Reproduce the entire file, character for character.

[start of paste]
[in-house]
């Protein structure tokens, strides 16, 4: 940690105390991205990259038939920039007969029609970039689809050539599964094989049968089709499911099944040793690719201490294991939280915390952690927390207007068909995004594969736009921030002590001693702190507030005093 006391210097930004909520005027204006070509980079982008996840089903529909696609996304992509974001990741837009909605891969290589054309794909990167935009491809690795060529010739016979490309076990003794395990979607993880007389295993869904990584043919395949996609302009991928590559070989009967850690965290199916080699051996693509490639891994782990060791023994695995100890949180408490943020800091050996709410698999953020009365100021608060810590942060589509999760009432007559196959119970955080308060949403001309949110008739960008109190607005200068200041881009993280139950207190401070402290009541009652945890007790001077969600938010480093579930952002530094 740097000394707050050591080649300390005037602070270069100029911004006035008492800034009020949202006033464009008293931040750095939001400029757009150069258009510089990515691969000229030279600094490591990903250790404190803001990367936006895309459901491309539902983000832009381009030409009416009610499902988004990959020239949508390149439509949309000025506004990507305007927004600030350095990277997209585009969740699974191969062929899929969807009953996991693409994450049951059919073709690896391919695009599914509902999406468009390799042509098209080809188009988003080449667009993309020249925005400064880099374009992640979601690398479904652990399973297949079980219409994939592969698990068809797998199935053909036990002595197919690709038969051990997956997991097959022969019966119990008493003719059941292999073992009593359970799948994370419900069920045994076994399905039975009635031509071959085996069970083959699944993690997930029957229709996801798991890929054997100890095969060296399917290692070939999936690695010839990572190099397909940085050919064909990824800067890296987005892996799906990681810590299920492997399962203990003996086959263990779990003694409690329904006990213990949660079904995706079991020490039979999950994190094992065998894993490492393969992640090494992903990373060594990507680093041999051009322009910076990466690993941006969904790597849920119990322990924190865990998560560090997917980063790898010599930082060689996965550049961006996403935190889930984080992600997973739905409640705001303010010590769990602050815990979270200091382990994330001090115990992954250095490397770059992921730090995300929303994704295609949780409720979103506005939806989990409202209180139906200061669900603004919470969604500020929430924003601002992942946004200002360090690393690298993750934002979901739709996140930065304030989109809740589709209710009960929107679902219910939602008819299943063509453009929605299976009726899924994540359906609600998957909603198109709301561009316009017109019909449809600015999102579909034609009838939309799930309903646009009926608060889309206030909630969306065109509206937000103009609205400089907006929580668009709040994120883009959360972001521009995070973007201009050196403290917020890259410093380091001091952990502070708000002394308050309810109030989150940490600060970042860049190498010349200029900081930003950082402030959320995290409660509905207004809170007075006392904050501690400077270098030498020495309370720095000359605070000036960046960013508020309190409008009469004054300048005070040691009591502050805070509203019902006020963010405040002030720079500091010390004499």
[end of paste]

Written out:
[in-house]
């Protein structure tokens, strides 16, 4: 940690105390991205990259038939920039007969029609970039689809050539599964094989049968089709499911099944040793690719201490294991939280915390952690927390207007068909995004594969736009921030002590001693702190507030005093 006391210097930004909520005027204006070509980079982008996840089903529909696609996304992509974001990741837009909605891969290589054309794909990167935009491809690795060529010739016979490309076990003794395990979607993880007389295993869904990584043919395949996609302009991928590559070989009967850690965290199916080699051996693509490639891994782990060791023994695995100890949180408490943020800091050996709410698999953020009365100021608060810590942060589509999760009432007559196959119970955080308060949403001309949110008739960008109190607005200068200041881009993280139950207190401070402290009541009652945890007790001077969600938010480093579930952002530094 740097000394707050050591080649300390005037602070270069100029911004006035008492800034009020949202006033464009008293931040750095939001400029757009150069258009510089990515691969000229030279600094490591990903250790404190803001990367936006895309459901491309539902983000832009381009030409009416009610499902988004990959020239949508390149439509949309000025506004990507305007927004600030350095990277997209585009969740699974191969062929899929969807009953996991693409994450049951059919073709690896391919695009599914509902999406468009390799042509098209080809188009988003080449667009993309020249925005400064880099374009992640979601690398479904652990399973297949079980219409994939592969698990068809797998199935053909036990002595197919690709038969051990997956997991097959022969019966119990008493003719059941292999073992009593359970799948994370419900069920045994076994399905039975009635031509071959085996069970083959699944993690997930029957229709996801798991890929054997100890095969060296399917290692070939999936690695010839990572190099397909940085050919064909990824800067890296987005892996799906990681810590299920492997399962203990003996086959263990779990003694409690329904006990213990949660079904995706079991020490039979999950994190094992065998894993490492393969992640090494992903990373060594990507680093041999051009322009910076990466690993941006969904790597849920119990322990924190865990998560560090997917980063790898010599930082060689996965550049961006996403935190889930984080992600997973739905409640705001303010010590769990602050815990979270200091382990994330001090115990992954250095490397770059992921730090995300929303994704295609949780409720979103506005939806989990409202209180139906200061669900603004919470969604500020929430924003601002992942946004200002360090690393690298993750934002979901739709996140930065304030989109809740589709209710009960929107679902219910939602008819299943063509453009929605299976009726899924994540359906609600998957909603198109709301561009316009017109019909449809600015999102579909034609009838939309799930309903646009009926608060889309206030909630969306065109509206937000103009609205400089907006929580668009709040994120883009959360972001521009995070973007201009050196403290917020890259410093380091001091952990502070708000002394308050309810109030989150940490600060970042860049190498010349200029900081930003950082402030959320995290409660509905207004809170007075006392904050501690400077270098030498020495309370720095000359605070000036960046960013508020309190409008009469004054300048005070040691009591502050805070509203019902006020963010405040002030720079500091010390004499």